Plastics have found their way to unimaginable places like the bottomless ocean trenches and placentas of unborn babies. But this is the first time its presence has been proven in the human bloodstream. In a study linked to finding out if plastic particles can assimilate across human body membranes, Dutch scientists revealed, on 24th March 2022, the shocking discovery of plastic particle exposure in human blood. "Our study is the first indication that we have polymer particles in our blood – it's a breakthrough result," said Dick Vethaak, Prof. dr. at Deltares and Vrije Universiteit Amsterdam
Out of the 22 anonymized blood samples taken, about 80% had traces of plastic particle pollution
PMMA, PP, PS, PE, and PET were the five target polymers. Meanwhile, recoveries of polymethyl methacrylate (PMMA), a well-known glass replacement thermoplastic material, showed in 5% of the samples. Polystyrene (PS) is commonly used for disposable containers (and related), in over one-third of the samples. Polyethylene (PE), a popular packaging industry ingredient, in 23% of the samples. And, PET plastic (polyethylene terephthalate), an ingredient used extensively for manufacturing plastic water bottles, in 11 samples. The estimated average plastic particle concentration per ml blood sample for each donor was 1.6 g total plastic particles/ml.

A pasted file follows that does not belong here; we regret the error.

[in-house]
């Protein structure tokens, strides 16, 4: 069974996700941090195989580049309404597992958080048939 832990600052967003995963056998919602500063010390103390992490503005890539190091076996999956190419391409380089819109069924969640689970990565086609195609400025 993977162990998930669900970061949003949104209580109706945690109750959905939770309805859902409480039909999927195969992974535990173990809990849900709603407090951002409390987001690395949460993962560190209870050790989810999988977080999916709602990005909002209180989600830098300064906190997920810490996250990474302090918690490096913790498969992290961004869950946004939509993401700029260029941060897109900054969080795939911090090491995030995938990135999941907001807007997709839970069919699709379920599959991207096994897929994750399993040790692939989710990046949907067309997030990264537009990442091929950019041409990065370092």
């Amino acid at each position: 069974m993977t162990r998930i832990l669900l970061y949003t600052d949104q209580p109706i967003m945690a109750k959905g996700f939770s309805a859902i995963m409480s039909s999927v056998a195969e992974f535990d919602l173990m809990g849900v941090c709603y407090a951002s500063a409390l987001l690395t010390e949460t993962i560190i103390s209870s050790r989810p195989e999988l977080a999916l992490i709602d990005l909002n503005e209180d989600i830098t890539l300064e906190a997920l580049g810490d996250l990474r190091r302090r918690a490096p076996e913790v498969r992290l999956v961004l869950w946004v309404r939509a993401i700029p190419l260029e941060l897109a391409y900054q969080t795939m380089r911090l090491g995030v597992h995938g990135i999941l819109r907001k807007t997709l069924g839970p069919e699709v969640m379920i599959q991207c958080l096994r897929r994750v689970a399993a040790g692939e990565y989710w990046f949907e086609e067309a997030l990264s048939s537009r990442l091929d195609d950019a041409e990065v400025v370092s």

The study conclusively demonstrated the presence of microplastics in human blood, according to Alice Horton, an anthropogenic contaminants scientist at the National Oceanography Centre (United Kingdom). "This study contributes to the evidence that plastic particles have not just pervaded the environment, but are pervading our bodies too."
While the sample size and the data of the volunteers' exposure levels were limited, the researchers believe that the study is reliable and will hold water, calling for more research to be undertaken.
The next urgency is to figure out where these particles are going— if they are targeting specific organs— and whether the level of concentration is strong enough to cause damage. "After all, blood connects all of our body's organs, and if plastic is present, it could be anywhere," said Dr. Fay Couceiro, Reader in Biogeochemistry and Environmental Pollution, University of Portsmouth.
*The study was funded by the Netherlands Organization for Health Research and Development (ZonMw) and Common Seas, a non-profit organization dedicated to combating plastic pollution.
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